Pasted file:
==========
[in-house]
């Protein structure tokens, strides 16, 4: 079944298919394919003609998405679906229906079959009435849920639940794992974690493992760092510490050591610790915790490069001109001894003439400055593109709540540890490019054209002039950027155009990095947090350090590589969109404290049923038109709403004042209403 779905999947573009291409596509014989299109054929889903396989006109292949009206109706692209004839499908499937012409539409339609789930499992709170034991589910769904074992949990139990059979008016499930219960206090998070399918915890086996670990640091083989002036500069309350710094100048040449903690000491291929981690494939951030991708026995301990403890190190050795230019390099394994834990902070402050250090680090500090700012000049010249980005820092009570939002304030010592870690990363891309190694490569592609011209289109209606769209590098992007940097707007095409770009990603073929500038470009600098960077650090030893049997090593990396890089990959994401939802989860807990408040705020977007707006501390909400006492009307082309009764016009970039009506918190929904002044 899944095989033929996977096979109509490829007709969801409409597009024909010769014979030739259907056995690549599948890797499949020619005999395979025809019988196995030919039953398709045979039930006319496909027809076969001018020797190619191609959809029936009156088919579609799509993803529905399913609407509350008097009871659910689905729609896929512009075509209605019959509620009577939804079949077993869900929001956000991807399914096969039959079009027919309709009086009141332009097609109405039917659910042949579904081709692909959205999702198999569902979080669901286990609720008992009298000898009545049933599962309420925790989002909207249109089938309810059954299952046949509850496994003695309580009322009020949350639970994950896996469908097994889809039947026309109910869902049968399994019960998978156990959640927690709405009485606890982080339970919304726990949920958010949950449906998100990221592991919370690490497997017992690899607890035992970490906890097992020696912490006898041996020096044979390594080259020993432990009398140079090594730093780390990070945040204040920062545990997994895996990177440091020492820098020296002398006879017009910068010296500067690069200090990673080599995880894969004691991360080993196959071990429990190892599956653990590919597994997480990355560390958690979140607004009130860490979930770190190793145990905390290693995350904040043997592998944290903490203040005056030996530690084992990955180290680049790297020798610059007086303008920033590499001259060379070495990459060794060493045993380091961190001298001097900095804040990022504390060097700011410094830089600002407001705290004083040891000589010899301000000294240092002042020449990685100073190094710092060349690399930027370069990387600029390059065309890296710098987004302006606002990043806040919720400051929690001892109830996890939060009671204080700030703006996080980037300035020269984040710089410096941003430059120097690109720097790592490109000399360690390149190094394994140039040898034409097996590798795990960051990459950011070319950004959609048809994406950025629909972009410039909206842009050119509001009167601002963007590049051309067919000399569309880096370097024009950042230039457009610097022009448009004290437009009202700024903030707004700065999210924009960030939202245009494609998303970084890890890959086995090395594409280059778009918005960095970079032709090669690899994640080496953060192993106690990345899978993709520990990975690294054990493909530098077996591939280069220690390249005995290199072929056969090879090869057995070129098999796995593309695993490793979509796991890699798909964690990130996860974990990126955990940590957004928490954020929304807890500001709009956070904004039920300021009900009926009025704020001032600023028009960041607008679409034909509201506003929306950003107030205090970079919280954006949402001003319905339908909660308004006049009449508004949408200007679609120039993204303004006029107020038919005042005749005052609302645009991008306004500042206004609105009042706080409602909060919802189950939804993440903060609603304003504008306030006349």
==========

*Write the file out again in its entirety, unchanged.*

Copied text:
[in-house]
């Protein structure tokens, strides 16, 4: 079944298919394919003609998405679906229906079959009435849920639940794992974690493992760092510490050591610790915790490069001109001894003439400055593109709540540890490019054209002039950027155009990095947090350090590589969109404290049923038109709403004042209403 779905999947573009291409596509014989299109054929889903396989006109292949009206109706692209004839499908499937012409539409339609789930499992709170034991589910769904074992949990139990059979008016499930219960206090998070399918915890086996670990640091083989002036500069309350710094100048040449903690000491291929981690494939951030991708026995301990403890190190050795230019390099394994834990902070402050250090680090500090700012000049010249980005820092009570939002304030010592870690990363891309190694490569592609011209289109209606769209590098992007940097707007095409770009990603073929500038470009600098960077650090030893049997090593990396890089990959994401939802989860807990408040705020977007707006501390909400006492009307082309009764016009970039009506918190929904002044 899944095989033929996977096979109509490829007709969801409409597009024909010769014979030739259907056995690549599948890797499949020619005999395979025809019988196995030919039953398709045979039930006319496909027809076969001018020797190619191609959809029936009156088919579609799509993803529905399913609407509350008097009871659910689905729609896929512009075509209605019959509620009577939804079949077993869900929001956000991807399914096969039959079009027919309709009086009141332009097609109405039917659910042949579904081709692909959205999702198999569902979080669901286990609720008992009298000898009545049933599962309420925790989002909207249109089938309810059954299952046949509850496994003695309580009322009020949350639970994950896996469908097994889809039947026309109910869902049968399994019960998978156990959640927690709405009485606890982080339970919304726990949920958010949950449906998100990221592991919370690490497997017992690899607890035992970490906890097992020696912490006898041996020096044979390594080259020993432990009398140079090594730093780390990070945040204040920062545990997994895996990177440091020492820098020296002398006879017009910068010296500067690069200090990673080599995880894969004691991360080993196959071990429990190892599956653990590919597994997480990355560390958690979140607004009130860490979930770190190793145990905390290693995350904040043997592998944290903490203040005056030996530690084992990955180290680049790297020798610059007086303008920033590499001259060379070495990459060794060493045993380091961190001298001097900095804040990022504390060097700011410094830089600002407001705290004083040891000589010899301000000294240092002042020449990685100073190094710092060349690399930027370069990387600029390059065309890296710098987004302006606002990043806040919720400051929690001892109830996890939060009671204080700030703006996080980037300035020269984040710089410096941003430059120097690109720097790592490109000399360690390149190094394994140039040898034409097996590798795990960051990459950011070319950004959609048809994406950025629909972009410039909206842009050119509001009167601002963007590049051309067919000399569309880096370097024009950042230039457009610097022009448009004290437009009202700024903030707004700065999210924009960030939202245009494609998303970084890890890959086995090395594409280059778009918005960095970079032709090669690899994640080496953060192993106690990345899978993709520990990975690294054990493909530098077996591939280069220690390249005995290199072929056969090879090869057995070129098999796995593309695993490793979509796991890699798909964690990130996860974990990126955990940590957004928490954020929304807890500001709009956070904004039920300021009900009926009025704020001032600023028009960041607008679409034909509201506003929306950003107030205090970079919280954006949402001003319905339908909660308004006049009449508004949408200007679609120039993204303004006029107020038919005042005749005052609302645009991008306004500042206004609105009042706080409602909060919802189950939804993440903060609603304003504008306030006349």